A Reply from Nietzsche.
Like these other figures, whose thought is sanitized and claimed by Peterson, Nietzsche possessed views of Jews quite at odds with Peterson’s own hasty conclusions. Robert Holub’s 2015 Nietzsche’s Jewish Problem: Between Anti-Semitism and Anti-Judaism (Princeton University Press) convincingly demonstrates that, at best, Nietzsche could be described as ambivalent towards the Jewish Question. Nietzsche was undeniably in tune with Wagner when it came to animosity towards those aspects of modernity most closely linked with the rise of the Jews in Germany: the hegemony of journalists, the press, newspapers, new ‘trends’ in art, and the stock market. He was a critic of both Berthold Auerbach and Felix Mendelssohn, whom he argued produced works typified by foreignness, jargon, mawkishness and internationalism. At Basel, one of Nietzsche’s closest colleagues was the historian Jacob Burckhardt, described in one dedication as “my honored friend.” Burckhardt was unequivocally opposed to Jewish emancipation and believed that everything of worth in European culture was due to its Greek and Roman heritage rather than the Jewish tradition. He would have balked at the idea of Europe as a ‘Judeo-Christian’ cultural entity—a favorite piece of Jordan Peterson’s nomenclature—and he was firmly convinced that Jews were responsible for the worst manifestations of modernity. Early in his career Burckhardt wrote to a friend that the presence of Jews in a theater would be sufficient to entirely destroy his enjoyment of the event.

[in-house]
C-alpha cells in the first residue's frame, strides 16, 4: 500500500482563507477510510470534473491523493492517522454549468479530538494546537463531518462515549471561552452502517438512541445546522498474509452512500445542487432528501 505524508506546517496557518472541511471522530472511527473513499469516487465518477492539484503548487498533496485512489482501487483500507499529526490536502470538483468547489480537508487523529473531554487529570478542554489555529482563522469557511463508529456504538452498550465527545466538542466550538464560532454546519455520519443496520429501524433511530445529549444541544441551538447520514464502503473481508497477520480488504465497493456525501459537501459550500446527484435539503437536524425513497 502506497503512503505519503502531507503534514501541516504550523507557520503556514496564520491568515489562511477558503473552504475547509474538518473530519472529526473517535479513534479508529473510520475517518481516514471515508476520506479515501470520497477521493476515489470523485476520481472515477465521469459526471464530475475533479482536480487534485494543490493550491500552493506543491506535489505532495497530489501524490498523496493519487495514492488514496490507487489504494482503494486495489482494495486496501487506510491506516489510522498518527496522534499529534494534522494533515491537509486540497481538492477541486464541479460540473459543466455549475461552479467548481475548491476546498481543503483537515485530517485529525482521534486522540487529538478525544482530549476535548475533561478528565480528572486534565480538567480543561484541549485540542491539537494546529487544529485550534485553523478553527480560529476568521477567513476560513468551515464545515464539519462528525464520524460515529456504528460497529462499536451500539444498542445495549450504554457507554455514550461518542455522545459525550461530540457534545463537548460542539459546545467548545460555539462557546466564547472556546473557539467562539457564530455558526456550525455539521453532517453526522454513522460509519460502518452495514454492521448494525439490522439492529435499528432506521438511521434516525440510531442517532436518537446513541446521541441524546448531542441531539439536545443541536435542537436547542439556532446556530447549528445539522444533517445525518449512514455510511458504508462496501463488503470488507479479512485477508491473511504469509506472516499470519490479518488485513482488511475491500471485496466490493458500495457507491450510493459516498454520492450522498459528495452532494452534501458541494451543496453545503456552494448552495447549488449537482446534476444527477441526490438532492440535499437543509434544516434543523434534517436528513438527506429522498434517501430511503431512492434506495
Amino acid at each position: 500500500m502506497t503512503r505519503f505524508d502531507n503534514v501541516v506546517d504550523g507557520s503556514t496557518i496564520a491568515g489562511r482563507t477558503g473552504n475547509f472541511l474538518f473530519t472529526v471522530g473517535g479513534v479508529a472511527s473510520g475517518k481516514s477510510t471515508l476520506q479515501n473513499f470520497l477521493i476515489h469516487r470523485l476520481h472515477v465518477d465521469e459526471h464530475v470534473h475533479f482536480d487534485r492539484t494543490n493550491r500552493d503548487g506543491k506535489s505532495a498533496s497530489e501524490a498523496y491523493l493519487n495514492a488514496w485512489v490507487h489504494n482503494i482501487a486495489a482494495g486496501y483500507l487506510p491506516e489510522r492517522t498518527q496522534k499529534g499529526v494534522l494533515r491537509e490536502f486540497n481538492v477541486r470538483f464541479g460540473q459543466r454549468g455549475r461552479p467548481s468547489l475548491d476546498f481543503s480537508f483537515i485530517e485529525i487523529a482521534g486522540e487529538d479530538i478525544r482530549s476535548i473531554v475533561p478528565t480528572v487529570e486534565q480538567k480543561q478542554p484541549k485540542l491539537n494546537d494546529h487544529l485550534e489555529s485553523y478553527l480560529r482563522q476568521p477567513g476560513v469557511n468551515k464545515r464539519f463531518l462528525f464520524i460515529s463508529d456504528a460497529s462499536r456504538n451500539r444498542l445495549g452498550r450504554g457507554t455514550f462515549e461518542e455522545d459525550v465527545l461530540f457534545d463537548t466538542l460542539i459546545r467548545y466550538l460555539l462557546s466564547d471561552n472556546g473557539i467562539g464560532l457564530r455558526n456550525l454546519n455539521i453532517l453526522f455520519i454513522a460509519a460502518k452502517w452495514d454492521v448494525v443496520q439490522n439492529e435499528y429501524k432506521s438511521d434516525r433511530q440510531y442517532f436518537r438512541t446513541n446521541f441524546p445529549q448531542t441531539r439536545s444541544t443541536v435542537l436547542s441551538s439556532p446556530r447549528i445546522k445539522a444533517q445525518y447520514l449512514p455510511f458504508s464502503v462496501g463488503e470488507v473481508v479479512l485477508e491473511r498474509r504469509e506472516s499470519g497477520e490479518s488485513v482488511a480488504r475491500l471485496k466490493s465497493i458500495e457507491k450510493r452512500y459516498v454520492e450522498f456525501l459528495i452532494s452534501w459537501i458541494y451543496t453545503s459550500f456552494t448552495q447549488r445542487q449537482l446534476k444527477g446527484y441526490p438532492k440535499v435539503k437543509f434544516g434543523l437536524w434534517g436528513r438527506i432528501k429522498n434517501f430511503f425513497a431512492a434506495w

Like the others reviewed here, Peterson references Friedrich Nietzsche in almost every interview, talk, or text he delivers. In 12 Rules for Life (p.59), Peterson describes Nietzsche as both “great” and “brilliant,” and calls him (p.85) “perhaps the most astute critic ever to confront Christianity.” In much the same way as he cites Solzhenitsyn, Dostoevsky, and Jung as his ideological forerunners, Peterson holds up Nietzsche as a prescient and thoughtful thinker whose work was characterized (p.37) by its “brilliance.”
Between 1868 and 1873 Nietzsche gained a grasp of the fundamentals of the Jewish Question, and during this period he continually articulates a natural and impulsive distaste for aspects of Jewish culture and behavior. His letters to his mother show that he associated Jews with unsavory business practices, tastelessness, and low cultural attributes. Writing to his mother about a tour around Switzerland in 1872, he describes his fellow travelers before commenting “unfortunately there was a Jew among them.” In 1872 these feelings and ideas came closest to intellectual expression. In January and February of that year Nietzsche delivered two lectures, ‘The Greek Music Drama’ and ‘Socrates and Tragedy.’ Despite their fairly innocuous titles, the lectures dealt with key aspects of the Wagnerian cultural program: that modern opera had become greatly distanced from its ancient cultural roots, and that Jews were having a deleterious impact on contemporary art and culture. Nietzsche, taking his cue from Wagner, argued that genuine tragedy was mysterious, instinctive and profound. It was also able to be conceived and appreciated only by Europeans. By contrast, ‘Socratism,’ identified with rationalism and dialectic, eradicates instinct and with it art. ‘Socratism’ had also become a historical force in its own right, in the form of this-worldly Judaism. Nietzsche would conclude his second lecture by stating: